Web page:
Saturday 21 September 2019

Why We Need Pro Bono University Extension Classes Again

Greek Alive and Well on the Strand!
This week I kicked off my weekly A-Level Greek classes for adults, free. I'm tenured, with a lighter teaching load than younger academics and in a relatively secure department, so can find the time.  It was a joy to read some Greek tragedy with such an attentive and committed audience. If like-minded lecturers gave up a couple of hours a week to offer their specialist knowledge to local people gratis, we could begin to remember what a university is for: enhancing the intellectual and cultural life of the community.

To provide some context, the two-term Beginners’ Greek class at Oxford University’s Dept. for Continuing Education is advertised as costing 'From £373.00'.  This week I received a request to join my initiative from an East End Pensioner who had to give up the Greek classes at CityLit because s/he can’t afford the £169 per term as well as feed the cat. I accepted.

With Co-Author Henry at Victoria Station
This country used to have a proud tradition of University Extension and Extra-Mural Education, offered free, affordably or funded by Trade Unions. In our forthcoming A People’s History of Classics, Henry Stead and I trace the exemplary public courses in classical subjects pioneered by socially committed professional ancestors at several universities from the late 19th century onwards.
Toynbee Hall, Tower Hamlets

Albert Mansbridge, who later founded the Workers’ Educational Association, had taken Extension courses at my own King’s College London. Many London professors gave up time to teach the proletarian students at Toynbee Hall. At Leeds, Prof. Rhys Roberts organised archaeology and classics classes for local working men in the 1910s. It was the QUB Professor of Latin, Robert Mitchell Henry, who almost single-handedly founded the Belfast Workers’ Educational Association in 1910; 56 local people took his first course on ‘Roman Social Life Under the Early Empire’. 

Katherine Glasier, Newnham Extension Tutor
At Cambridge, Newnham College Classicists took a day out a week in the 1880s to teach postmen and cab-drivers. The Association to Promote the Higher Education of Working Men received ‘public recognition from the representatives of nearly all the Universities and a large number of labour organisations’ at a meeting in the Examination Schools of Oxford University on 25th August 1908: of the radicals at Oxford who wanted to see their university opened to a much wider social range and its wealth redistributed, every single one had studied or was teaching Classics there:  R.H. Tawney, William Temple, Alfred Zimmern, Richard Livingstone, J.L. Myers and William Beveridge.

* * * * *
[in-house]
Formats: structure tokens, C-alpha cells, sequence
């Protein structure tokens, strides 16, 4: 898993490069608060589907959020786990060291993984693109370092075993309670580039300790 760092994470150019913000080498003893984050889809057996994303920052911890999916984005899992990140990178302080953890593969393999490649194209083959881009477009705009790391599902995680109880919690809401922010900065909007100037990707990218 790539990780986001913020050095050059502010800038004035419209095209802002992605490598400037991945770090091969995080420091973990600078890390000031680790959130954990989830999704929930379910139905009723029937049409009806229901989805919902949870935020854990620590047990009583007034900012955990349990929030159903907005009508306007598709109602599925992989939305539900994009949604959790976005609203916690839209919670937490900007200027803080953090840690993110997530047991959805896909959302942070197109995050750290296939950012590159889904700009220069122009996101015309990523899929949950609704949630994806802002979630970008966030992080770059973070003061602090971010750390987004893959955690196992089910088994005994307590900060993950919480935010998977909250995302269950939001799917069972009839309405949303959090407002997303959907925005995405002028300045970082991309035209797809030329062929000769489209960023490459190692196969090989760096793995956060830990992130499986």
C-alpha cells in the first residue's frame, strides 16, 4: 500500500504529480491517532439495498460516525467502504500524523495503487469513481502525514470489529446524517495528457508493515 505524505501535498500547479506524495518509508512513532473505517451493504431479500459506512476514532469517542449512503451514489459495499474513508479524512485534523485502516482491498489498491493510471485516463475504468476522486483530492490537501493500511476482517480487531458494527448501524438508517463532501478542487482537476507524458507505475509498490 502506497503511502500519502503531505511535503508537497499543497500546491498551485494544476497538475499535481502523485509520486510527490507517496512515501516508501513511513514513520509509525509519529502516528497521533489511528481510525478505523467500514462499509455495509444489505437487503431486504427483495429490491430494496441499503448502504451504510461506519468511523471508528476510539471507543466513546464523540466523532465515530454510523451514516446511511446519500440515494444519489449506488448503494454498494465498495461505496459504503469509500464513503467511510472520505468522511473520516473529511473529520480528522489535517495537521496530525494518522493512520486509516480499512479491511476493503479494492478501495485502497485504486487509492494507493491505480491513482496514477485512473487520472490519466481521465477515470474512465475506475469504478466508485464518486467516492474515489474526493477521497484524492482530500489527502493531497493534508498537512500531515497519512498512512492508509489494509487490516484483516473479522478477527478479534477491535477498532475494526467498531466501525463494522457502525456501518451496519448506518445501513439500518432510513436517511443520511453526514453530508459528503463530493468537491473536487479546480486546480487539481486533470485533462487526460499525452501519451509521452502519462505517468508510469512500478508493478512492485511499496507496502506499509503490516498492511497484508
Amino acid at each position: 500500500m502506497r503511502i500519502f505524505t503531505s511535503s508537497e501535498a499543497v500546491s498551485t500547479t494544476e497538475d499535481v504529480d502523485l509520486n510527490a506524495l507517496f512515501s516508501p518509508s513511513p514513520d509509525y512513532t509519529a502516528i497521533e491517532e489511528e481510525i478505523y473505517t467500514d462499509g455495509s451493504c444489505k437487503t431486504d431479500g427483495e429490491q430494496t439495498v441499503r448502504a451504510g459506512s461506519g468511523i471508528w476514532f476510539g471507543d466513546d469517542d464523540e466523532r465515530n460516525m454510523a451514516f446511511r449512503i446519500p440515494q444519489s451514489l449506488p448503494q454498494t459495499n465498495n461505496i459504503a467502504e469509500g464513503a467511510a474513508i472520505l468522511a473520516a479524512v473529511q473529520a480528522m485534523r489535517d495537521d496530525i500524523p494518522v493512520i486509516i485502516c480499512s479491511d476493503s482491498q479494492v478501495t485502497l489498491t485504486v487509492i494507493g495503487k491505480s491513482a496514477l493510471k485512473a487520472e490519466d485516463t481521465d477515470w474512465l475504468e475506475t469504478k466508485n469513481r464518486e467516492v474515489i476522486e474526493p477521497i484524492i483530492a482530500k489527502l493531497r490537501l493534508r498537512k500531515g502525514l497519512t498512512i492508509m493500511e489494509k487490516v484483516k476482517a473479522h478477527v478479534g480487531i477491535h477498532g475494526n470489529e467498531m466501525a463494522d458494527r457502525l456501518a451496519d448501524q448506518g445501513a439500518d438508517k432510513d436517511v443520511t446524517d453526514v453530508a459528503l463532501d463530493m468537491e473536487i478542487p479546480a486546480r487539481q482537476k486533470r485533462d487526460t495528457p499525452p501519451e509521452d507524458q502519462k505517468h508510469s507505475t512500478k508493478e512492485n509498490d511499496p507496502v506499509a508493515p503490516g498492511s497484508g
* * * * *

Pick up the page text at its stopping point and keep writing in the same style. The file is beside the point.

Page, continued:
Joe Guy, a miner from Sacriston, in 1952 studied Greek on a course set up by the National Union of Mineworkers and Durham Colleges’ Board of Extra-mural Studies.  The Durham University Extension Lectures aimed ‘to bring some of the benefits of University teaching within the reach of persons, of either sex and of every class, who have been unable to join the University as Matriculated Students’.  In 1916 the extra-mural teaching was directed by Revd. E.G. Pace, whose ambition was 'to interest more pitmen in Extra-mural work’.   In the late 1940s, Walter Taylor’s extra-mural Social History course covered the Roman Occupation of Durham County, and his evening classes (1957-8), entitled Archaeology and History of Roman Britain, were well attended at Billingham Technical College.  One H.W. Harbottle taught Ancient History from 1954-56, in the pit communities of Langley Park and Chester-le-Street. 

We could do this again, for free. We CAN fight back against the disgusting commercialisation of our universities, whose over-riding imperative is now to make enough money to pay the ludicrous salaries of the talentless management class. It is disgraceful that so few Higher Education organisations today pay serious attention to the provision of cost-free education for the less privileged members of society. 

Aristotle, who taught the public in the afternoons, says that tyrants always shut down community reading groups because they foster the critical thinking and social bonds which will always, ultimately, destroy tyranny. He was right. Let’s Make British Universities Really Matter Again!

1 comment:

  1. Would that you could. Are people too entrapped by their social media and televisions? It would be fascinating to learn the attitudes of those willing to attend. I wonder if distance learning might work?